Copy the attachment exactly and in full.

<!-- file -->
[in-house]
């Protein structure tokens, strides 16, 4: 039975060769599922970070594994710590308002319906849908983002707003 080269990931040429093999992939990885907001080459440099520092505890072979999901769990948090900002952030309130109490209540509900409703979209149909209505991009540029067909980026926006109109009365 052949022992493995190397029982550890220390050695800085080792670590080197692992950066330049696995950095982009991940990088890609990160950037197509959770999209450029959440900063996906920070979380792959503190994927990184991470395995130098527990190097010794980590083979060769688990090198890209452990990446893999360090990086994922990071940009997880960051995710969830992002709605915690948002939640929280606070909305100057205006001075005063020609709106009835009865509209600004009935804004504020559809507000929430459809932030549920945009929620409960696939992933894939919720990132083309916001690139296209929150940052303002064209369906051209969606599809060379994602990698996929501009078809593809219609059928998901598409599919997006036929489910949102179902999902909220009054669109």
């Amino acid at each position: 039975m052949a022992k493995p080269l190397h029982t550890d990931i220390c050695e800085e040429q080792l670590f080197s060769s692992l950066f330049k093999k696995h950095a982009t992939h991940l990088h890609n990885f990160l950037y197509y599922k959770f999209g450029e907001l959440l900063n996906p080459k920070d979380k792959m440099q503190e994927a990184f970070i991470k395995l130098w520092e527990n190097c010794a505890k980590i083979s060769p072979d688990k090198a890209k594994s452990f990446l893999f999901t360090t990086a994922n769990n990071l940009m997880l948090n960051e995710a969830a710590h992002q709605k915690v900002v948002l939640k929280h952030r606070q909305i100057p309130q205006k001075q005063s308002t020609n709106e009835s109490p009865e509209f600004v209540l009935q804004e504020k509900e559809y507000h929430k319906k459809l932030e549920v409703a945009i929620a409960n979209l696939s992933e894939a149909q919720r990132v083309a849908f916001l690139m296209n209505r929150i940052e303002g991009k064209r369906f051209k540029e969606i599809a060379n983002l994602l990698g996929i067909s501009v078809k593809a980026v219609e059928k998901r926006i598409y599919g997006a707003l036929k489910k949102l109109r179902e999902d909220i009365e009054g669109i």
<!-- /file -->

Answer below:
[in-house]
């Protein structure tokens, strides 16, 4: 039975060769599922970070594994710590308002319906849908983002707003 080269990931040429093999992939990885907001080459440099520092505890072979999901769990948090900002952030309130109490209540509900409703979209149909209505991009540029067909980026926006109109009365 052949022992493995190397029982550890220390050695800085080792670590080197692992950066330049696995950095982009991940990088890609990160950037197509959770999209450029959440900063996906920070979380792959503190994927990184991470395995130098527990190097010794980590083979060769688990090198890209452990990446893999360090990086994922990071940009997880960051995710969830992002709605915690948002939640929280606070909305100057205006001075005063020609709106009835009865509209600004009935804004504020559809507000929430459809932030549920945009929620409960696939992933894939919720990132083309916001690139296209929150940052303002064209369906051209969606599809060379994602990698996929501009078809593809219609059928998901598409599919997006036929489910949102179902999902909220009054669109």
């Amino acid at each position: 039975m052949a022992k493995p080269l190397h029982t550890d990931i220390c050695e800085e040429q080792l670590f080197s060769s692992l950066f330049k093999k696995h950095a982009t992939h991940l990088h890609n990885f990160l950037y197509y599922k959770f999209g450029e907001l959440l900063n996906p080459k920070d979380k792959m440099q503190e994927a990184f970070i991470k395995l130098w520092e527990n190097c010794a505890k980590i083979s060769p072979d688990k090198a890209k594994s452990f990446l893999f999901t360090t990086a994922n769990n990071l940009m997880l948090n960051e995710a969830a710590h992002q709605k915690v900002v948002l939640k929280h952030r606070q909305i100057p309130q205006k001075q005063s308002t020609n709106e009835s109490p009865e509209f600004v209540l009935q804004e504020k509900e559809y507000h929430k319906k459809l932030e549920v409703a945009i929620a409960n979209l696939s992933e894939a149909q919720r990132v083309a849908f916001l690139m296209n209505r929150i940052e303002g991009k064209r369906f051209k540029e969606i599809a060379n983002l994602l990698g996929i067909s501009v078809k593809a980026v219609e059928k998901r926006i598409y599919g997006a707003l036929k489910k949102l109109r179902e999902d909220i009365e009054g669109i």